A protester on crutches passes burning tires during a demonstration to demand the resignation of President Jovenel Moïse in Haiti's capital, Port-au-Prince, on Monday. A journalist was shot to death on his way home from work that night, after delivering a report about corruption allegations against the president's administration.

Several journalists targeted during protests calling for president's resignation

The slaying of a radio reporter in Haiti has prompted media organizations to renew demands that police protect them and give them space to work, as attacks on journalists in the country escalate.

An unidentified gunman shot journalist Rospide Petion as he drove home late Monday in a car owned by Radio Sans Fin. The 45-year-old reporter had just finished a radio program in which he talked about corruption allegations against the administration of Haitian President Jovenel Moïse.

“These days are not good for journalists and media,” Frantz Duval, editor of the newspaper Le Nouvelliste, tweeted Tuesday.

Moïse issued a statement Tuesday, calling the killing a “heinous act” that weighed heavily on Haiti's press. “I vehemently condemn this villainous crime,” said the president, who also criticized other attacks on local media organizations.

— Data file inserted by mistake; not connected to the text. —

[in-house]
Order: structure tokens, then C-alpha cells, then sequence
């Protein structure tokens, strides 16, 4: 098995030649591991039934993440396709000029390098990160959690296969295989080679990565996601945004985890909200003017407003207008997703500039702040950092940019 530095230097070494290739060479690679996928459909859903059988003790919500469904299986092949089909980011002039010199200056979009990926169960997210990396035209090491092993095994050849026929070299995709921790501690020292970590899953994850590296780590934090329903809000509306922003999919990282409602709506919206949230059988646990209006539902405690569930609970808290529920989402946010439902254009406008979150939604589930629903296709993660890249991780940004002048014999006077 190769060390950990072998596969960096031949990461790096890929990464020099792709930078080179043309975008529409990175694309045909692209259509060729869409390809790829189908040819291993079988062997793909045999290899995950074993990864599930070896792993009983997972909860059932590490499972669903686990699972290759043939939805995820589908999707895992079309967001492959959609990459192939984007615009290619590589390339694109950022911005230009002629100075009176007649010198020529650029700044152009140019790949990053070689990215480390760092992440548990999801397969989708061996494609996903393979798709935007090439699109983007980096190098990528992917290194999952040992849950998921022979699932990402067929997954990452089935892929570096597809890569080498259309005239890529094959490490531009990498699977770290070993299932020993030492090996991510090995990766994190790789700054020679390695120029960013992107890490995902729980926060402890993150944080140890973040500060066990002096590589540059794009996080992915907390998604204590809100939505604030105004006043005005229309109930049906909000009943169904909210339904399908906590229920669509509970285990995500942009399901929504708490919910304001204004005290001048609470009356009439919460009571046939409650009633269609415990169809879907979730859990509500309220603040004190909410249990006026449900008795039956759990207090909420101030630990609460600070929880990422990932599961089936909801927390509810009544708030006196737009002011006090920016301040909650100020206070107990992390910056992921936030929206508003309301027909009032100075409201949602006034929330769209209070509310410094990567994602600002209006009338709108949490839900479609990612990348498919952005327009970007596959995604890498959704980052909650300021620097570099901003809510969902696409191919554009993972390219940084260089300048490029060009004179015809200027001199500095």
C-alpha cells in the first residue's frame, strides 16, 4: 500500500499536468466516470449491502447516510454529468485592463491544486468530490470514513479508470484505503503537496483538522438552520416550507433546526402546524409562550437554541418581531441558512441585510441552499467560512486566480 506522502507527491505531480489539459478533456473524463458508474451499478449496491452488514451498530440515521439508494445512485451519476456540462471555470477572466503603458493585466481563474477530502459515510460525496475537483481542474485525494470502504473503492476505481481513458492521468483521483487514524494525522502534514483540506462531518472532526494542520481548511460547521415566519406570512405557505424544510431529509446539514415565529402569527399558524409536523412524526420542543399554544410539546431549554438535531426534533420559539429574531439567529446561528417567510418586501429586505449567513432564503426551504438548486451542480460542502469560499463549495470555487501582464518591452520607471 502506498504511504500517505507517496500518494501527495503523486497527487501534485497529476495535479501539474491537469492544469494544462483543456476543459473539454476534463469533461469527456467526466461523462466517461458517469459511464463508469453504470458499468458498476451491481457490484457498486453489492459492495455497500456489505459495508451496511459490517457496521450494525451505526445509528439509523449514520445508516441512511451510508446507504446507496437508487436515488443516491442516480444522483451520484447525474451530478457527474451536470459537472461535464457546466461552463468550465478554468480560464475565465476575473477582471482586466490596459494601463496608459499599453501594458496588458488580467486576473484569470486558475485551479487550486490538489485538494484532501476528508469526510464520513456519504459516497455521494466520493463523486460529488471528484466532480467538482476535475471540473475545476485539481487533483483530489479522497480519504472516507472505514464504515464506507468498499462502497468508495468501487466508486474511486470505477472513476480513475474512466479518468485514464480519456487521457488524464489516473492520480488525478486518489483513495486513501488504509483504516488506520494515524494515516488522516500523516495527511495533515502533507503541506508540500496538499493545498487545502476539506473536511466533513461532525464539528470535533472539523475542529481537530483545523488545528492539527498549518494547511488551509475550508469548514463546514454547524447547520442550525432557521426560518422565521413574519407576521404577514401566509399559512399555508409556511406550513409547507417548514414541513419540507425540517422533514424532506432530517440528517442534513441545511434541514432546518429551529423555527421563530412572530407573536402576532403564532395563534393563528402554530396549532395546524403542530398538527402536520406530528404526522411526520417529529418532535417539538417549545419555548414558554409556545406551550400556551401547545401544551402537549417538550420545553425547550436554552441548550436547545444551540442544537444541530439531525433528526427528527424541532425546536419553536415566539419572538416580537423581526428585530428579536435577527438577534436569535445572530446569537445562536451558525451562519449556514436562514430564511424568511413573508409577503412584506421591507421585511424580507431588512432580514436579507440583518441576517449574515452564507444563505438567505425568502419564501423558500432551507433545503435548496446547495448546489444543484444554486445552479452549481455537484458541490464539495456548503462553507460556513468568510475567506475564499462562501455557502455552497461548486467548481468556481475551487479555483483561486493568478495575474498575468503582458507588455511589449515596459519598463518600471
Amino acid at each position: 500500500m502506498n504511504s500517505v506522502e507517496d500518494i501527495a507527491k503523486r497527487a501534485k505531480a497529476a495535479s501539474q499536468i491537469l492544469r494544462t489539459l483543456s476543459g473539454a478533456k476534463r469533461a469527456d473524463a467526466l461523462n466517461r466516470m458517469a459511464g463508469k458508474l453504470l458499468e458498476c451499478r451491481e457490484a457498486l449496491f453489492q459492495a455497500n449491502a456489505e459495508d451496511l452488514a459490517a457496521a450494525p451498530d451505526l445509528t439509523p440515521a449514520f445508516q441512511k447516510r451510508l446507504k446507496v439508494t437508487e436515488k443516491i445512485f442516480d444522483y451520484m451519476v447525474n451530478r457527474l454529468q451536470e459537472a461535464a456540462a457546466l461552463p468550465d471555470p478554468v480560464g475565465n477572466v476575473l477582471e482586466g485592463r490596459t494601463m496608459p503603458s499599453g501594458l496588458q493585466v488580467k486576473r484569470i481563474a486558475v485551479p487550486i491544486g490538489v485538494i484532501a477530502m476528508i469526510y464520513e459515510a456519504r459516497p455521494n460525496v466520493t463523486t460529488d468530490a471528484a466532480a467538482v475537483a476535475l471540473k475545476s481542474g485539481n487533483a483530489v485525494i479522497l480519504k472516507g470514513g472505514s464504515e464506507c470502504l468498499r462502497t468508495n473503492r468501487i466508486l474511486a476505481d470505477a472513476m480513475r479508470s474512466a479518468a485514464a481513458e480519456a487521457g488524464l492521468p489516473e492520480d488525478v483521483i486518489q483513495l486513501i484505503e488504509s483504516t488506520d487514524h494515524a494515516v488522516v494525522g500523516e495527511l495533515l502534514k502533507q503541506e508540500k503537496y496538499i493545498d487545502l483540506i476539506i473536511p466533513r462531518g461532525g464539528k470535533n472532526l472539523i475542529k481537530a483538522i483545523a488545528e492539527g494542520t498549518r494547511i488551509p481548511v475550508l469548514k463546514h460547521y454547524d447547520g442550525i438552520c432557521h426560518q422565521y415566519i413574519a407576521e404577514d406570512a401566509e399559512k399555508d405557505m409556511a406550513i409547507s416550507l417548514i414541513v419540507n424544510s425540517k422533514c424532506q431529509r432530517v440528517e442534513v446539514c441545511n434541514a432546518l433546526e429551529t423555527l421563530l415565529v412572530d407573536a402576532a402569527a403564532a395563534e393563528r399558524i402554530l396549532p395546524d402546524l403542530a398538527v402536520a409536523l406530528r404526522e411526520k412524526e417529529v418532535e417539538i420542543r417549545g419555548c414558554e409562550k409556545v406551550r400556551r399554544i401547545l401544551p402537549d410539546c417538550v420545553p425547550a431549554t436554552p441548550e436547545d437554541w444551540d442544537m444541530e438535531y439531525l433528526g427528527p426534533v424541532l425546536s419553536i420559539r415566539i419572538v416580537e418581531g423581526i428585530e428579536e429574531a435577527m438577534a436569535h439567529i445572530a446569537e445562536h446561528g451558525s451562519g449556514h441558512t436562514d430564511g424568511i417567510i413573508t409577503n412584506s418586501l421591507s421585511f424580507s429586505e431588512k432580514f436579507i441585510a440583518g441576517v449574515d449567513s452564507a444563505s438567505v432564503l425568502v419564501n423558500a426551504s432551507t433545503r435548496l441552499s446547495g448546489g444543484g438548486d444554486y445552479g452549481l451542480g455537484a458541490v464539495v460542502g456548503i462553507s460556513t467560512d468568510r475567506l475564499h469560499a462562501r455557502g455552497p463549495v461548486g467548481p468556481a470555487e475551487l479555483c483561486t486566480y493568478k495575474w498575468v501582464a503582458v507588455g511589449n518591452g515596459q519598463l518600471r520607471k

Petion was married and had three children.

Journalists hit with rubber bullets, rocks

The shooting came amid days of sometimes violent street protests calling for the resignation of Moïse, during which several journalists have been attacked. Some protesters accuse some media outlets of being pro-government.

On Sunday, a photographer with Le Nouvelliste was injured by a rubber bullet, and protesters tried to attack a videographer with Radio Television Nationale d'Haiti. On Monday, reporters with Radio Tele Ginen were targeted with rocks as protesters vandalized their cars.

Haitian media organizations called on people to stop attacking reporters.

Journalist shot dead amid anti-government protests in #Haitihttps://t.co/6K5j0JOTsq— RSF in English (@RSF_en) June 11, 2019

“The press is for everyone. To inform everyone. In all kinds of situations,” they said in a statement, adding that everyone is free to follow whatever media they choose. Continue reading

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